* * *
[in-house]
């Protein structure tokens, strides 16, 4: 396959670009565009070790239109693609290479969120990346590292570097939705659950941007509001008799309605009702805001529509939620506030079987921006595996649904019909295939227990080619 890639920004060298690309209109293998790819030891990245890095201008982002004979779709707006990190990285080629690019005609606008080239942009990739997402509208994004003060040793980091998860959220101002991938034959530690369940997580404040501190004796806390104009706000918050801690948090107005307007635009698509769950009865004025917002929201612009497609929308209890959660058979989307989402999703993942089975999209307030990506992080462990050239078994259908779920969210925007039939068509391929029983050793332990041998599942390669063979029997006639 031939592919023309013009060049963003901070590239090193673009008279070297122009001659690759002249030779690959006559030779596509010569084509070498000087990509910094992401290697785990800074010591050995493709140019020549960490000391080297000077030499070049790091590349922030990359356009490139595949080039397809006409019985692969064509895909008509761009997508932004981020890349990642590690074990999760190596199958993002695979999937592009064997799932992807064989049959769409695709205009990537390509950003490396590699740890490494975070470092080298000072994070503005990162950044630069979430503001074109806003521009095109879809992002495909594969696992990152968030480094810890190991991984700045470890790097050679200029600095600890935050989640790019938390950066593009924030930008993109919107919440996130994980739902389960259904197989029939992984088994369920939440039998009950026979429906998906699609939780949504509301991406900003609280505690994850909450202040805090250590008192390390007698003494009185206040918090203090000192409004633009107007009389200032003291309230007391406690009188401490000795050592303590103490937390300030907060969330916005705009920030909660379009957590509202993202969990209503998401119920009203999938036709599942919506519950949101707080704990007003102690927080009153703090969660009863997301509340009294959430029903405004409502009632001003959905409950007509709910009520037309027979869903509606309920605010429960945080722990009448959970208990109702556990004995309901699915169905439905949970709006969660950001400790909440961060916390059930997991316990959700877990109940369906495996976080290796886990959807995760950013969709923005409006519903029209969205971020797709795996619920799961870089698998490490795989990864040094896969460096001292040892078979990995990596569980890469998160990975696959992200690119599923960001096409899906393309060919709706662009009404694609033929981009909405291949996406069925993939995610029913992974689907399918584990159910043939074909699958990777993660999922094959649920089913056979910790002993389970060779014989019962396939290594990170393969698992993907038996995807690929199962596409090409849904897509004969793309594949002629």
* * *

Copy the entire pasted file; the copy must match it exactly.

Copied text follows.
[in-house]
């Protein structure tokens, strides 16, 4: 396959670009565009070790239109693609290479969120990346590292570097939705659950941007509001008799309605009702805001529509939620506030079987921006595996649904019909295939227990080619 890639920004060298690309209109293998790819030891990245890095201008982002004979779709707006990190990285080629690019005609606008080239942009990739997402509208994004003060040793980091998860959220101002991938034959530690369940997580404040501190004796806390104009706000918050801690948090107005307007635009698509769950009865004025917002929201612009497609929308209890959660058979989307989402999703993942089975999209307030990506992080462990050239078994259908779920969210925007039939068509391929029983050793332990041998599942390669063979029997006639 031939592919023309013009060049963003901070590239090193673009008279070297122009001659690759002249030779690959006559030779596509010569084509070498000087990509910094992401290697785990800074010591050995493709140019020549960490000391080297000077030499070049790091590349922030990359356009490139595949080039397809006409019985692969064509895909008509761009997508932004981020890349990642590690074990999760190596199958993002695979999937592009064997799932992807064989049959769409695709205009990537390509950003490396590699740890490494975070470092080298000072994070503005990162950044630069979430503001074109806003521009095109879809992002495909594969696992990152968030480094810890190991991984700045470890790097050679200029600095600890935050989640790019938390950066593009924030930008993109919107919440996130994980739902389960259904197989029939992984088994369920939440039998009950026979429906998906699609939780949504509301991406900003609280505690994850909450202040805090250590008192390390007698003494009185206040918090203090000192409004633009107007009389200032003291309230007391406690009188401490000795050592303590103490937390300030907060969330916005705009920030909660379009957590509202993202969990209503998401119920009203999938036709599942919506519950949101707080704990007003102690927080009153703090969660009863997301509340009294959430029903405004409502009632001003959905409950007509709910009520037309027979869903509606309920605010429960945080722990009448959970208990109702556990004995309901699915169905439905949970709006969660950001400790909440961060916390059930997991316990959700877990109940369906495996976080290796886990959807995760950013969709923005409006519903029209969205971020797709795996619920799961870089698998490490795989990864040094896969460096001292040892078979990995990596569980890469998160990975696959992200690119599923960001096409899906393309060919709706662009009404694609033929981009909405291949996406069925993939995610029913992974689907399918584990159910043939074909699958990777993660999922094959649920089913056979910790002993389970060779014989019962396939290594990170393969698992993907038996995807690929199962596409090409849904897509004969793309594949002629």